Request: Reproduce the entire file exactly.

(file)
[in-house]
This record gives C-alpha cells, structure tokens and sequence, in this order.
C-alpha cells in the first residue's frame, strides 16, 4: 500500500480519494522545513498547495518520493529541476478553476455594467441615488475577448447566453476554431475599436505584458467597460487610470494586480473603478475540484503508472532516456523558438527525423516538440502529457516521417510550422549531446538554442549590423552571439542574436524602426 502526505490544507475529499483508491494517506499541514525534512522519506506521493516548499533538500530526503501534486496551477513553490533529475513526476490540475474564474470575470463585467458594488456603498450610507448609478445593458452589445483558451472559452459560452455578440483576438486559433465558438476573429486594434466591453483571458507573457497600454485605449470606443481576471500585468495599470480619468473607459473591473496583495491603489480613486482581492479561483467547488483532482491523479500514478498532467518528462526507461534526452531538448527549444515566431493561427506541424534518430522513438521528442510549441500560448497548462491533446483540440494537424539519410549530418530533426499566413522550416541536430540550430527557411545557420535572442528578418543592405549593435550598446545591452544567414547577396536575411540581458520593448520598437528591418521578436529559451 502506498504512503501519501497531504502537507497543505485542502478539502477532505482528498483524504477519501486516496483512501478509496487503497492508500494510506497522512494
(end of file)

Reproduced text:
[in-house]
This record gives C-alpha cells, structure tokens and sequence, in this order.
C-alpha cells in the first residue's frame, strides 16, 4: 500500500480519494522545513498547495518520493529541476478553476455594467441615488475577448447566453476554431475599436505584458467597460487610470494586480473603478475540484503508472532516456523558438527525423516538440502529457516521417510550422549531446538554442549590423552571439542574436524602426 502526505490544507475529499483508491494517506499541514525534512522519506506521493516548499533538500530526503501534486496551477513553490533529475513526476490540475474564474470575470463585467458594488456603498450610507448609478445593458452589445483558451472559452459560452455578440483576438486559433465558438476573429486594434466591453483571458507573457497600454485605449470606443481576471500585468495599470480619468473607459473591473496583495491603489480613486482581492479561483467547488483532482491523479500514478498532467518528462526507461534526452531538448527549444515566431493561427506541424534518430522513438521528442510549441500560448497548462491533446483540440494537424539519410549530418530533426499566413522550416541536430540550430527557411545557420535572442528578418543592405549593435550598446545591452544567414547577396536575411540581458520593448520598437528591418521578436529559451 502506498504512503501519501497531504502537507497543505485542502478539502477532505482528498483524504477519501486516496483512501478509496487503497492508500494510506497522512494